War a new alignment of interests arose. On the
one hand were the manufacturing and trading
classes of the seaboard. On the other hand were
the cotton-planters and slave-owners of the South.
Both sought to control the government, and both
were animated by the same motive. The former
desired a protective tariff, designed to give them
a monopoly of the home market. But protection
was a menace to the South, interested as it was in
the production of cotton, tobacco, and sugar, and
desirous of the freest possible trade with the out-
side world. Between these two economic classes
there was no possibility of compromise. And the
South was supreme in the councils of the nation.
The slave-owning classes controlled the Presidency,
Congress, and even the Federal judiciary. The


patriotism of the South reflected the interest of its
ascendant class. Men rallied to the call of South
Carolina, Virginia, and Mississippi for the preserva-
tion of an economic system, rather than for any
ideal of state sovereignty. And the commercial
classes of the North were inspired by no higher
ideals. They were, primarily, interested in the
tariff. They desired to share with the cotton-plant-
ers the privileges which only the Federal Govern-
ment could bestow.

To the trading classes of the East the Civil War
was opportune. The representatives of the slave
states retired from Congress. There was now no
economic class sufficiently cohesive to withstand
the aggressions of the manufacturers. At the same
time the cost of the war left the nation an easy
prey to the demands for protection. The needs
of the Treasury were insatiate. Unparalleled reve-
nues had to be raised. The manner of their collec-
tion could not be too closely scrutinized. The
maintenance of the Union was of paramount im-
portance. On the convening of Congress in 1861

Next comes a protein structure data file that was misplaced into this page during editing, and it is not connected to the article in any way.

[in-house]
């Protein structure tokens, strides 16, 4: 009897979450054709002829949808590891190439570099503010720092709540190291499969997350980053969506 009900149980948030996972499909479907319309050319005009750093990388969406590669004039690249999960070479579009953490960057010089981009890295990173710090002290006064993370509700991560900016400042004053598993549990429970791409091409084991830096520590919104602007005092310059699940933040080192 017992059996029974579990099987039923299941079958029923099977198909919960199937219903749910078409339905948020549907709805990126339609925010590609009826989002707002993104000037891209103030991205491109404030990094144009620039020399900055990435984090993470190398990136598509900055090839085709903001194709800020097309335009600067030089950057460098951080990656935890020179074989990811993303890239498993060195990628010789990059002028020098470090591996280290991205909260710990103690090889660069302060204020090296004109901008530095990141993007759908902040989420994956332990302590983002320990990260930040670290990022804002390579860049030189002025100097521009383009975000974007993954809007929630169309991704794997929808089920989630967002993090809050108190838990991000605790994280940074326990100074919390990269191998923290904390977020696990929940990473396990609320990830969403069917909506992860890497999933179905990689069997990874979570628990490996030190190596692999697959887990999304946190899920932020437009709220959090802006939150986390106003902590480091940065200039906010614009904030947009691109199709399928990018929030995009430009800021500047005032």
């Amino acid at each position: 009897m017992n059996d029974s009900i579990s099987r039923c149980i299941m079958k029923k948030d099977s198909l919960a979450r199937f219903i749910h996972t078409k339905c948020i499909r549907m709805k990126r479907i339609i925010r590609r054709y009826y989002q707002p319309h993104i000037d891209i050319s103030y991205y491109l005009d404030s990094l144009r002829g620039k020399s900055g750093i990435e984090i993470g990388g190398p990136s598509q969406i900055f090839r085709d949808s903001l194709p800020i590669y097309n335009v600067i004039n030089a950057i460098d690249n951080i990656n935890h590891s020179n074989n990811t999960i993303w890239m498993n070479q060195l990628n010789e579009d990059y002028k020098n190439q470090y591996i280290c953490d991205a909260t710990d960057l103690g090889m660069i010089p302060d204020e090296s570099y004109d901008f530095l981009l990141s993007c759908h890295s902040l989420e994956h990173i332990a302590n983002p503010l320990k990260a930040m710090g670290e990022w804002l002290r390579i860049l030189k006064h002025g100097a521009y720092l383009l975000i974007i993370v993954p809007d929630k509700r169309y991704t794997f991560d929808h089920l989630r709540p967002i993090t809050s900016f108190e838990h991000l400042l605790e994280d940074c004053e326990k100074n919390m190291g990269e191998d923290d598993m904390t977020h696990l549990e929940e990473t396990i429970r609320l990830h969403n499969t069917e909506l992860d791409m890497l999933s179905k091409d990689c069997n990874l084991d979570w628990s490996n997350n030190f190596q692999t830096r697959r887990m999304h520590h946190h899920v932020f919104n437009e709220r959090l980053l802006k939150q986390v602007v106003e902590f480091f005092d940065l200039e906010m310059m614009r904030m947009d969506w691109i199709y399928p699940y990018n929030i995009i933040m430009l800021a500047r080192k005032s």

the tariff was raised in an unexpected way. From
this time on the number of protected articles, as
well as the rates of duties, was constantly increased.
Scarcely a month of any session passed without
some change being made. The tariff acts of 1862,
1864, and 1865 violated every tradition of the
country, and every expectation of those who had


supported the Republican party. The necessities
of the war engrafted the policy of protection so
completely upon us that neither of the great po-
litical parties has since been able to effect its re-

An elaborate internal revenue system was added.
Every conceivable commodity manufactured within
the country was taxed, as was every accessible
transaction. The excise was designed, as David
A. Wells has said, on the principle of the Irishman
at Donnybrook Fair: "Whenever you see a head,
hit it; whenever you see a commodity, tax it."
Many articles were taxed over and over again
before they reached the consumer. The duty on
distilled spirits was increased until it amounted to
a thousand per cent, on its cost. Taxes on cigars
and tobacco were repeatedly raised until revenue
evasion became a most profitable employment.
The high duties were responsible for all sorts of tax
frauds. The corruption of the Whiskey Ring,
which culminated in the disclosures of Grant's second
administration, grew out of the excise system.

Along with the bargaining over the tariff, the
excise system, and tax evasions went fraudulent
army contracts, collusion of officials and specula-
tors, and all of the corrupting influences which fol-
low in the trail of a great war. Privileges of every